Scientists worry about a COVID variant that might be resistant to antibodies

texas a&m antibody resistant variant covid
Photo via Denise Mattox/Flickr (CC BY-ND 2.0)

Texas A&M University researchers have discovered a new antibody-resistant variant of COVID-19 in a sample taken from a student at the school, believed to be related to the B.1.1.7 strain that originated in the United Kingdom.

According to the university’s news site, Texas A&M Today, scientists at the school’s Global Health Research Complex (GHRC) say that the variant, named BV-1 for the Brazos Valley region where A&M is located, has only been found in that one student, as of April 27. That student presented with mild, cold-like symptoms which have since resolved.

As CNBC reported, the case was found via Texas A&M’s routine coronavirus screening process. The student tested positive for COVID-19 on March 5 and again tested positive on March 25, an indication that BV-1 may cause lengthier infections than other variants. The student’s symptoms resolved by April 2, and the student’s third test on April 9 was negative.

Scientists said that experiments from other labs showed, according to CNBC, that “several neutralizing antibodies had no effect in controlling other variants with the same genetic markers as BV-1.” That’s led scientists to hypothesize that this COVID variant might be antibody-resistant.

“We do not at present know the full significance of this variant, but it has a combination of mutations similar to other internationally notifiable variants of concern,” said GHRC Chief Virologist Ben Neuman. “This variant combines genetic markers separately associated with rapid spread, severe disease, and high resistance to neutralizing antibodies.”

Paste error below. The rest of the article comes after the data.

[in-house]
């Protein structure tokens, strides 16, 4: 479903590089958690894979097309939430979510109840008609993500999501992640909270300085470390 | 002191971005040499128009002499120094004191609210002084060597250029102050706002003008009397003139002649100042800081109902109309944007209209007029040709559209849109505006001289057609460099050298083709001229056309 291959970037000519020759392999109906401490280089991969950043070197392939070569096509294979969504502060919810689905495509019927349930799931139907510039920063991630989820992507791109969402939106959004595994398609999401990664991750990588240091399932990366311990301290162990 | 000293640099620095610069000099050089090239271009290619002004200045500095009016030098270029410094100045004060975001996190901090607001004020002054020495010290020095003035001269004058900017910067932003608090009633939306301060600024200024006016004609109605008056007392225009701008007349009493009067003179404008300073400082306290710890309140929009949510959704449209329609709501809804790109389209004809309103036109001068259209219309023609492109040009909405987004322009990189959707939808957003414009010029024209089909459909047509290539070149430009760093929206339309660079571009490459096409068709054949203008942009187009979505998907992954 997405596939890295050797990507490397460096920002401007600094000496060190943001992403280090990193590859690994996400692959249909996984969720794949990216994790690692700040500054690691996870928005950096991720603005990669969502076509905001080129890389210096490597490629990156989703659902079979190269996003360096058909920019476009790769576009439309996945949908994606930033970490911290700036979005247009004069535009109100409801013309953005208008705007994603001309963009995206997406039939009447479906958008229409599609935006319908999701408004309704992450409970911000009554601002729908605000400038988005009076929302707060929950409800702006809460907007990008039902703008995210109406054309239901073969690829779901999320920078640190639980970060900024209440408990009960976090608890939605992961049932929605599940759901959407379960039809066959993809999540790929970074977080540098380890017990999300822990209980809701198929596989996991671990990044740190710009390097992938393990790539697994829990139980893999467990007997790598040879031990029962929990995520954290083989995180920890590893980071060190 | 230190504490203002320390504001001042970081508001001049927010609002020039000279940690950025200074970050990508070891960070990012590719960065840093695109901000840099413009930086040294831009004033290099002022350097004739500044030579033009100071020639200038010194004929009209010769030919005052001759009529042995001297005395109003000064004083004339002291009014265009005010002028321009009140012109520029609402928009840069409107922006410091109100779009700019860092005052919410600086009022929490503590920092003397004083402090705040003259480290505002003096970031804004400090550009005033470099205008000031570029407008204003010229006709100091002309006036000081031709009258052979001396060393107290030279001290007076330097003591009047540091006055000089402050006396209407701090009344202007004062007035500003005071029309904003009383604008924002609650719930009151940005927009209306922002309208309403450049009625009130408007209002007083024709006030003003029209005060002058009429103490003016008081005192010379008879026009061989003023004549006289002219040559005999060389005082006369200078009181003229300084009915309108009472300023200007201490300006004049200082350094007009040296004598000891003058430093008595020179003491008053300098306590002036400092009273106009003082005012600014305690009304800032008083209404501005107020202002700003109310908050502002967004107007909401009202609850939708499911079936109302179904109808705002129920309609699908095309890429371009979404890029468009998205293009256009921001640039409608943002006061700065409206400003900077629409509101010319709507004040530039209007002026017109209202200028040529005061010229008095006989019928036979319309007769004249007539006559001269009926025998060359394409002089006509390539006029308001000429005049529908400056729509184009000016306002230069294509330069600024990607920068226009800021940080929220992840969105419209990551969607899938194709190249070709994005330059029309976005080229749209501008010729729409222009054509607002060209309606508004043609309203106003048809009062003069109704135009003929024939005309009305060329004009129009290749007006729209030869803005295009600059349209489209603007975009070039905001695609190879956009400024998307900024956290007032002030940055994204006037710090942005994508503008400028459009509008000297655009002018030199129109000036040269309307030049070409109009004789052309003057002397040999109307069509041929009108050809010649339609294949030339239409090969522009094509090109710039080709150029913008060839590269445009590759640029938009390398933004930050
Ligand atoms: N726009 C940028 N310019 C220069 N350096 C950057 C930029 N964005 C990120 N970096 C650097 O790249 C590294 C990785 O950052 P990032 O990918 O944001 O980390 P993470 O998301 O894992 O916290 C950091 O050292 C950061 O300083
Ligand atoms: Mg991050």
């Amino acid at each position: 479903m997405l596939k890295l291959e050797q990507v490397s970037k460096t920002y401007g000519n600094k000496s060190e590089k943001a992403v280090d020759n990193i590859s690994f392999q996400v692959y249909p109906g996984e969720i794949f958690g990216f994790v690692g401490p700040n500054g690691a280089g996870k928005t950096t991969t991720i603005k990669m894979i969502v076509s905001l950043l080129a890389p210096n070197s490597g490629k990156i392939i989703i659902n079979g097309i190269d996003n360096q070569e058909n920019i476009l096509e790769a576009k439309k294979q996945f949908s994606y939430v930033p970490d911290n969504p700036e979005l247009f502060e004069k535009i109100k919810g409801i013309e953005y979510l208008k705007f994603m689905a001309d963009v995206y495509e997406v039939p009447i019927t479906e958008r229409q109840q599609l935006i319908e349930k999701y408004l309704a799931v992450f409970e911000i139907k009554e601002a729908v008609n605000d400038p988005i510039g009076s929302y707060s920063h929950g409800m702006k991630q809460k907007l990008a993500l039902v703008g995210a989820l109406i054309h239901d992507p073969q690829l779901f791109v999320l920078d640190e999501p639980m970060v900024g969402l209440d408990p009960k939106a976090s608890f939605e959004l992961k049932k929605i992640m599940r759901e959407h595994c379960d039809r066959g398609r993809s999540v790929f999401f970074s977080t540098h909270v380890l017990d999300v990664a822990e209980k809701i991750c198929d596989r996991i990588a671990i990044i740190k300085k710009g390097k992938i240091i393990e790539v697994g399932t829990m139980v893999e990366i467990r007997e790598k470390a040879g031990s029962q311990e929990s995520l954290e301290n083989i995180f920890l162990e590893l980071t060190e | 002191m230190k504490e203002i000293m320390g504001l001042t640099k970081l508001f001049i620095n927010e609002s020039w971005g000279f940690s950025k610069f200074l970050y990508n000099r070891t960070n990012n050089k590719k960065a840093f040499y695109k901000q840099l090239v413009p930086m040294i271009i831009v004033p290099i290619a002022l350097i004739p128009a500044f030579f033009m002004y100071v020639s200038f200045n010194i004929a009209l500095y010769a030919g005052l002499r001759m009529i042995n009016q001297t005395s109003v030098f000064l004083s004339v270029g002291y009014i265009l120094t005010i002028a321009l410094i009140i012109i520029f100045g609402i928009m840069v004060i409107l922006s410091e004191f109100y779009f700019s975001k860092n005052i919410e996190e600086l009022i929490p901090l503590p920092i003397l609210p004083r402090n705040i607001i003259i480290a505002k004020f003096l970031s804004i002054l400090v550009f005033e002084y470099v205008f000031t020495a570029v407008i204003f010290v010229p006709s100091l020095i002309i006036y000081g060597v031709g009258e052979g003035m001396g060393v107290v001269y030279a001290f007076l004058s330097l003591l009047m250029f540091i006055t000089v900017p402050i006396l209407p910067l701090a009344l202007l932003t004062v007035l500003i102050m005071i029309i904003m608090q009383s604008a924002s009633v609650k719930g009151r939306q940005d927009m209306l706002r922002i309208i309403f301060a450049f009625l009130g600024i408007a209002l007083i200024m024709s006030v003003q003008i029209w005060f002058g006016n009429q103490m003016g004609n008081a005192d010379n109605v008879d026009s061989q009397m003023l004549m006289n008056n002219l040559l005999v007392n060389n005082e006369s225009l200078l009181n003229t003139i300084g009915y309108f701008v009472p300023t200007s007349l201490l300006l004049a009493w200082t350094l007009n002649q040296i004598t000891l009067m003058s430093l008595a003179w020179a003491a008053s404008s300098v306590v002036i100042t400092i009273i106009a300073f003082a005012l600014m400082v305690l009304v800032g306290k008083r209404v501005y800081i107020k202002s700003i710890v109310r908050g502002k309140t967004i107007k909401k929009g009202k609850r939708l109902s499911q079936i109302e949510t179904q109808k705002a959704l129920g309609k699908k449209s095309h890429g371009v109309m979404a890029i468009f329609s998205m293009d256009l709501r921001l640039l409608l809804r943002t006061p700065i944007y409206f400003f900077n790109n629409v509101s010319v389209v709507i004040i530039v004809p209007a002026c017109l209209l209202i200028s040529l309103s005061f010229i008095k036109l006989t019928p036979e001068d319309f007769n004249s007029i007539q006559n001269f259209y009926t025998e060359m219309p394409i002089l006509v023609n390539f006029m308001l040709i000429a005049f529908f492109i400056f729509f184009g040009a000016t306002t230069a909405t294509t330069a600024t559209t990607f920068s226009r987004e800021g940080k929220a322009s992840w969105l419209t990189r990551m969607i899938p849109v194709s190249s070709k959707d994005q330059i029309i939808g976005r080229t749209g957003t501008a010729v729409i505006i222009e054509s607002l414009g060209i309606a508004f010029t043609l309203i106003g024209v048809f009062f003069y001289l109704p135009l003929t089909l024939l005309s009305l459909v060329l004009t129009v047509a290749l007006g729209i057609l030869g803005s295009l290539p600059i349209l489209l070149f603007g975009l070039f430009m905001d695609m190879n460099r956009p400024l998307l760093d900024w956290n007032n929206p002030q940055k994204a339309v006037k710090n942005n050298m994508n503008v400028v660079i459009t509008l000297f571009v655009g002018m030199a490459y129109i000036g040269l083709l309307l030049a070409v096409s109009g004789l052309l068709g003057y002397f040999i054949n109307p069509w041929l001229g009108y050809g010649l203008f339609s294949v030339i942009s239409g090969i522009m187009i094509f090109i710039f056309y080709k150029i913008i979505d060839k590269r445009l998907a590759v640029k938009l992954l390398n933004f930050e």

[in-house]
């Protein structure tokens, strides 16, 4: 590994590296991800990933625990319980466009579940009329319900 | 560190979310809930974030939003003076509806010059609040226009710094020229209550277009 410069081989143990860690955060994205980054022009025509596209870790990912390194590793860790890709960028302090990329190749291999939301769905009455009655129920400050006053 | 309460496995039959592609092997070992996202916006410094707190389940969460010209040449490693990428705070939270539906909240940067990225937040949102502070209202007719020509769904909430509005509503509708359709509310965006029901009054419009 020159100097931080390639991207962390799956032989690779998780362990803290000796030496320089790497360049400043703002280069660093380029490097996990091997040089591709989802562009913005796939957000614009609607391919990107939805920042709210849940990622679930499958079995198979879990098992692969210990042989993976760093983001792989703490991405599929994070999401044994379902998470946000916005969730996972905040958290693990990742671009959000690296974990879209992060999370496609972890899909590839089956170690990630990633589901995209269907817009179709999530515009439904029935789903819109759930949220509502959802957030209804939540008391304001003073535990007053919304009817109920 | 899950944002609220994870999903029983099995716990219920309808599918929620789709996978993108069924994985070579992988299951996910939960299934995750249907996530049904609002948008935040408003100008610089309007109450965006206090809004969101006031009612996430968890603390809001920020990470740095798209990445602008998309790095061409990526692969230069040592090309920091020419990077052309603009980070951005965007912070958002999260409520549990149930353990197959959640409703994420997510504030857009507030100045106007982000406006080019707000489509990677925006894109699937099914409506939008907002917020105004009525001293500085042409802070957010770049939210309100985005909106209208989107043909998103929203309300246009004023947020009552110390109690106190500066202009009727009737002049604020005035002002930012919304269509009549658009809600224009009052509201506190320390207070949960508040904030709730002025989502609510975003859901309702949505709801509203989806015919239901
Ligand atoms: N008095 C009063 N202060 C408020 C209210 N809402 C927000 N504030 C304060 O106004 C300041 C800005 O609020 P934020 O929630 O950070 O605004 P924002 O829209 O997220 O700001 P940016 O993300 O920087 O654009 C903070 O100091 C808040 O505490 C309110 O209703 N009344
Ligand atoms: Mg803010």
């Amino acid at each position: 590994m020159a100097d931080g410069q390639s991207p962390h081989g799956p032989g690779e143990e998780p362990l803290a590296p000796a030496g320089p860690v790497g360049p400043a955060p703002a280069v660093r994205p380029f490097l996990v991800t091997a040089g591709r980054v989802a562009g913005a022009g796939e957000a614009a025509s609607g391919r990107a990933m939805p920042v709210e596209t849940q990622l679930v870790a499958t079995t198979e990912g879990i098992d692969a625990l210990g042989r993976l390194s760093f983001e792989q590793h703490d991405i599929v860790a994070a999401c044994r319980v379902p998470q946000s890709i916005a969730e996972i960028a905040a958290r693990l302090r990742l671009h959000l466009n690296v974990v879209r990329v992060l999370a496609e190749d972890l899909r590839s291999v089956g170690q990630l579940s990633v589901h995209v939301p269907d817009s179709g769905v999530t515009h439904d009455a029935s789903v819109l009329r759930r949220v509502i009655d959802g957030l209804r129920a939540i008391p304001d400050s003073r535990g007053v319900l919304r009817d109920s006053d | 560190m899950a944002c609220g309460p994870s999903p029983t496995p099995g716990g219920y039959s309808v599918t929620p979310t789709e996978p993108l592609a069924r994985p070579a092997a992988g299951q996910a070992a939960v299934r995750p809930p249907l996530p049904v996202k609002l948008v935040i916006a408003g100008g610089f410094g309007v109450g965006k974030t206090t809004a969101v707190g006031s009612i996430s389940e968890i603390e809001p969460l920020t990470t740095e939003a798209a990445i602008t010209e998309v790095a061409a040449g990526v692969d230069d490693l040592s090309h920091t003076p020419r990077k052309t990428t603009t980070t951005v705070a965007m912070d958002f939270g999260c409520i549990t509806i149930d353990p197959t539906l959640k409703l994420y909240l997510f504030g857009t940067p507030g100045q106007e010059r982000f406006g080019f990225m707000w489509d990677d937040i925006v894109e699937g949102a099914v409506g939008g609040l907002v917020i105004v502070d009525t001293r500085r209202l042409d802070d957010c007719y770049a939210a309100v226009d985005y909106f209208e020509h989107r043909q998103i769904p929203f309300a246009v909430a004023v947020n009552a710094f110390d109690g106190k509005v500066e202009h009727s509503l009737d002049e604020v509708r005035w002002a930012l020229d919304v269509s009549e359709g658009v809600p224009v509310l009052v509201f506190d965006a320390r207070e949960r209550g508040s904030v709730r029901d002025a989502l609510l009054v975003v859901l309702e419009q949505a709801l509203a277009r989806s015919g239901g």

Researchers determined, based on its genetic sequencing, that it’s a new variant of COVID-19, but they reported that it does have similarities to the B.1.1.7 variant.

They’re taking steps to document what they’ve found, submitting a paper on BV-1 to the Centers for Disease Control and Prevention, as well as depositing its sequence data on BV-1 with GISAID, the Munich-based science initiative that collects the thousands of SARS-CoV-2 sequences from around the world.

As the CNBC article pointed out, the related B.1.1.7 variant—which the current vaccines can still control—is now the dominant strain of COVID-19 in the United States.

“While many U.S. labs limit sequencing to severe COVID-19 cases,” the university’s article noted, “Texas A&M is casting a wider net, including asymptomatic students, to find concerning variants before they cause severe illnesses.”

Neuman emphasized that this wider investigation and information sharing will arm scientists and public health officials with as much information as possible to limit transmission.

“Sequencing helps to provide an early warning system for new variants,” Neuman said. “Though we may not yet understand the full significance of BV-1, the variant highlights an ongoing need for rigorous surveillance and genomic testing, including among young adults with no symptoms or only mild symptoms.”

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Sources: Texas A&M Today, CNBC

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